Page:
I described being chased by a bear as a "logical" reason for running as though your life depended on it.  I think life is filled with all kinds of "logical" reasons for "running" like our life depended on it.  Yet, life is also filled with some "illogical" reasons for "running"!  Have you ever watched a scary movie on TV or in the theater and found your heart racing, the tiny hairs on the back of your neck standing on end, and being just about ready to jump out of your seat if someone were to come up behind you and tap you on the shoulder?  How "illogical" is it to be afraid of what is "made up" on the TV screen?  Most would say the movie was made to elicit some sense of "terror" or "fear" within you.  If it did, the movie maker accomplished what they set out to do. illogical is it for us to fear what is "made up"?  Most of us would say it is plain silly to be so frightened by that which cannot hurt us!  Yet, we walk around everyday with "illogical" thoughts plaguing us with all kinds of "made up" fears!  Things like, "You are not good enough", or maybe even "You'll never amount to anything".  We have other "illogical" fears which hold us in their grasp - like relationships all end in disaster, so why try?  We believe the silliest stuff - just because someone, somewhere, at some time told us it was this way!  I think Paul wanted us to focus on the "urgent need" which is really a need in our lives - the thing we need to find a solution to in order to turn the "illogical" into the "logical".  We get so wrapped up in "running" after the illogical, we often miss the logical.  The logical is the valid - the illogical is the invalid.  I wonder what we might accomplish for God if we started running after the logical, avoiding the illogical at every turn?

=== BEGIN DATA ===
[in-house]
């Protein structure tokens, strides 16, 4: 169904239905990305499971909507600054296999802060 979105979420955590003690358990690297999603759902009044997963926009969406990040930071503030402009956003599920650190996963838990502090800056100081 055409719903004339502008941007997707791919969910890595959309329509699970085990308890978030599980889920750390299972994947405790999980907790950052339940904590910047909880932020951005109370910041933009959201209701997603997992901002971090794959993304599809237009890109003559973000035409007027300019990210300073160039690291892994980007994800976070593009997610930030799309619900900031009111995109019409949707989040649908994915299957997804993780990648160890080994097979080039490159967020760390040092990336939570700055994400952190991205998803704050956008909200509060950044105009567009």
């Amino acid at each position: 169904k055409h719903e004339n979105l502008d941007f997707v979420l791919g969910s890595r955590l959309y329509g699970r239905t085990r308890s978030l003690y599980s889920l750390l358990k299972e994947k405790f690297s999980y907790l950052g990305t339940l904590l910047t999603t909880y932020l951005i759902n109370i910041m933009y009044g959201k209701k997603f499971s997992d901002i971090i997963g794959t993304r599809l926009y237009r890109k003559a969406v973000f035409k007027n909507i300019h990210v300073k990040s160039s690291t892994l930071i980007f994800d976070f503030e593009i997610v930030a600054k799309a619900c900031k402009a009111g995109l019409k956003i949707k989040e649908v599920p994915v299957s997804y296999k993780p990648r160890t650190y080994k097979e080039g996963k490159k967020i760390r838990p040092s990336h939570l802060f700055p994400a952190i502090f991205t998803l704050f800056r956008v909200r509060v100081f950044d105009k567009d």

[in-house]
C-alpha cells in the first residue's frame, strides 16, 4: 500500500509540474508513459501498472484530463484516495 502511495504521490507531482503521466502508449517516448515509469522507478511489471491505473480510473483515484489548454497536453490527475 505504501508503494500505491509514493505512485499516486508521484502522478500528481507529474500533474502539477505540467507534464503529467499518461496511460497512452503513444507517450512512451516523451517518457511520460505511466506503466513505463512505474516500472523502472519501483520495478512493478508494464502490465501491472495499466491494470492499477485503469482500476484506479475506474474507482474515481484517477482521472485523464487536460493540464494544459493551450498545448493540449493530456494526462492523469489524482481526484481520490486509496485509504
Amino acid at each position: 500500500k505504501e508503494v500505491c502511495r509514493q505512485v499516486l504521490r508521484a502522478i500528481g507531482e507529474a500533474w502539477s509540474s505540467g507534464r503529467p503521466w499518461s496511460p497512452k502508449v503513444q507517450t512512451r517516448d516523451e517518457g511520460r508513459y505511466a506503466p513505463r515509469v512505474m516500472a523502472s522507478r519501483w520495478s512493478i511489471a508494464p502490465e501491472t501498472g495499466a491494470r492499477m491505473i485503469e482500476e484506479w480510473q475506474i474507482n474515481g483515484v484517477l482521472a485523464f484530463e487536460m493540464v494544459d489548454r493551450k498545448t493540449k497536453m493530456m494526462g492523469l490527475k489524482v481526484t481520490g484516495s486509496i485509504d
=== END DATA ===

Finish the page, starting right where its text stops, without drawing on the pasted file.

The responsibility:
We all run, but if it is without intent, we miss out on much in the race.  A runner which "engages" in the race takes his responsibility to run seriously.  There is "intent" in the running.  The greatest part of responsibility is the idea of accountability.  A true runner is very accountable - for not only this race, but preparing for the next and the next one after that one.  In looking at what Paul describes, I think he might have been focusing us on being "answerable" for how well we run.  I don't know about you, but if I give something my half-effort, just barely skimming the surface of what I am capable of giving, I find the "end" a little unfulfilling.  Yeah, I made it to the end, but did I give it my best along the way?  We have a responsibility to run well - anything less shows we are really not concerned with the answer we will give at the end.  I don't know about you, but when I am "answerable" for my actions, I want to be able to "answer well"!

The effort:
We often equate effort to the idea of exertion.  We "put out" and then we realize some "return" for what it is we "put out".  For example, if we do 20 sit-ups a day for three weeks, we expect to see our waistline decrease in size and our abs to become more toned.  If we took our measurements on the day we started and then again at the end of the third week, seeing absolutely no change, we might be a little discouraged!  We expected something for the expenditure of our effort (exertion).  Really, all God ever asks of us is for us to make every "earnest" effort we can to live according to the plan he has for us.  In other words, we see "obedience" as deserving of our "serious attention".  For some, this may seem like a bit much, but if we take the effort to make the first step, we find the "effort" becomes less and less as time goes on.

The other thing we see in our definition is the "timeframe" of our running.  It is as though the time is short.  In considering this point, let me just say, we never really know how short our time may be.  If we take for granted the day we are given, we may find ourselves woefully lacking when the next doesn't come!  If we begin to "process" today well, we won't find ourselves disappointed by the things we "put off" doing in our yesterdays!  Just sayin!

P.S.  I just realized this is my post 1,000!  Seems hard to believe the challenge of a friend a few years ago has resulted in over 1,000 posts being written!  It has been an honor to share my heart and I hope to continue to run well!

Sunday, December 23, 2012

Handicapped and loving it!